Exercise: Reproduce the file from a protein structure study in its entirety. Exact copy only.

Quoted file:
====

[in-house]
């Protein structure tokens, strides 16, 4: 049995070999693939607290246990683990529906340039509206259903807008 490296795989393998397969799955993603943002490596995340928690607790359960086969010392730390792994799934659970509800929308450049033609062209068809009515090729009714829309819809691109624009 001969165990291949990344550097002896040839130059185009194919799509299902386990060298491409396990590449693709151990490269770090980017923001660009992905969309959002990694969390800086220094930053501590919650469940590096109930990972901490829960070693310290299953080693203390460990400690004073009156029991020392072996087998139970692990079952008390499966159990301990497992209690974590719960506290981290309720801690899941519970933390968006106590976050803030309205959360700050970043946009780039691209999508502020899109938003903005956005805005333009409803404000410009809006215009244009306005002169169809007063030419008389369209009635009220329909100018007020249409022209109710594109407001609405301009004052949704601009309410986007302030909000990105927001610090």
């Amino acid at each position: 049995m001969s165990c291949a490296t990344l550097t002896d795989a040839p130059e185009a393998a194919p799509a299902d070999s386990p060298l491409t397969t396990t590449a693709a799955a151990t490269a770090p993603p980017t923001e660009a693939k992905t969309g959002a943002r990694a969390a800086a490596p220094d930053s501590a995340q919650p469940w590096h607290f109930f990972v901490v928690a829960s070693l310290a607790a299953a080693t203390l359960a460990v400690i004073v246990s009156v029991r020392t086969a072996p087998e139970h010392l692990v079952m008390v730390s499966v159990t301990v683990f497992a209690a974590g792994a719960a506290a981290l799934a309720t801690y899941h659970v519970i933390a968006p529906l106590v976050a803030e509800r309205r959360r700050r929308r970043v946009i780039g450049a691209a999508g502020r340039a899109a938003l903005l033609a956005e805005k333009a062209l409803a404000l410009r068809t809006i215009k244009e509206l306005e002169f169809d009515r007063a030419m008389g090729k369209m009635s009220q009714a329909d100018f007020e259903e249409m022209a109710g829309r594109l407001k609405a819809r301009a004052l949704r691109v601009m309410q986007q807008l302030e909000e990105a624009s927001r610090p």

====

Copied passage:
[in-house]
């Protein structure tokens, strides 16, 4: 049995070999693939607290246990683990529906340039509206259903807008 490296795989393998397969799955993603943002490596995340928690607790359960086969010392730390792994799934659970509800929308450049033609062209068809009515090729009714829309819809691109624009 001969165990291949990344550097002896040839130059185009194919799509299902386990060298491409396990590449693709151990490269770090980017923001660009992905969309959002990694969390800086220094930053501590919650469940590096109930990972901490829960070693310290299953080693203390460990400690004073009156029991020392072996087998139970692990079952008390499966159990301990497992209690974590719960506290981290309720801690899941519970933390968006106590976050803030309205959360700050970043946009780039691209999508502020899109938003903005956005805005333009409803404000410009809006215009244009306005002169169809007063030419008389369209009635009220329909100018007020249409022209109710594109407001609405301009004052949704601009309410986007302030909000990105927001610090």
């Amino acid at each position: 049995m001969s165990c291949a490296t990344l550097t002896d795989a040839p130059e185009a393998a194919p799509a299902d070999s386990p060298l491409t397969t396990t590449a693709a799955a151990t490269a770090p993603p980017t923001e660009a693939k992905t969309g959002a943002r990694a969390a800086a490596p220094d930053s501590a995340q919650p469940w590096h607290f109930f990972v901490v928690a829960s070693l310290a607790a299953a080693t203390l359960a460990v400690i004073v246990s009156v029991r020392t086969a072996p087998e139970h010392l692990v079952m008390v730390s499966v159990t301990v683990f497992a209690a974590g792994a719960a506290a981290l799934a309720t801690y899941h659970v519970i933390a968006p529906l106590v976050a803030e509800r309205r959360r700050r929308r970043v946009i780039g450049a691209a999508g502020r340039a899109a938003l903005l033609a956005e805005k333009a062209l409803a404000l410009r068809t809006i215009k244009e509206l306005e002169f169809d009515r007063a030419m008389g090729k369209m009635s009220q009714a329909d100018f007020e259903e249409m022209a109710g829309r594109l407001k609405a819809r301009a004052l949704r691109v601009m309410q986007q807008l302030e909000e990105a624009s927001r610090p």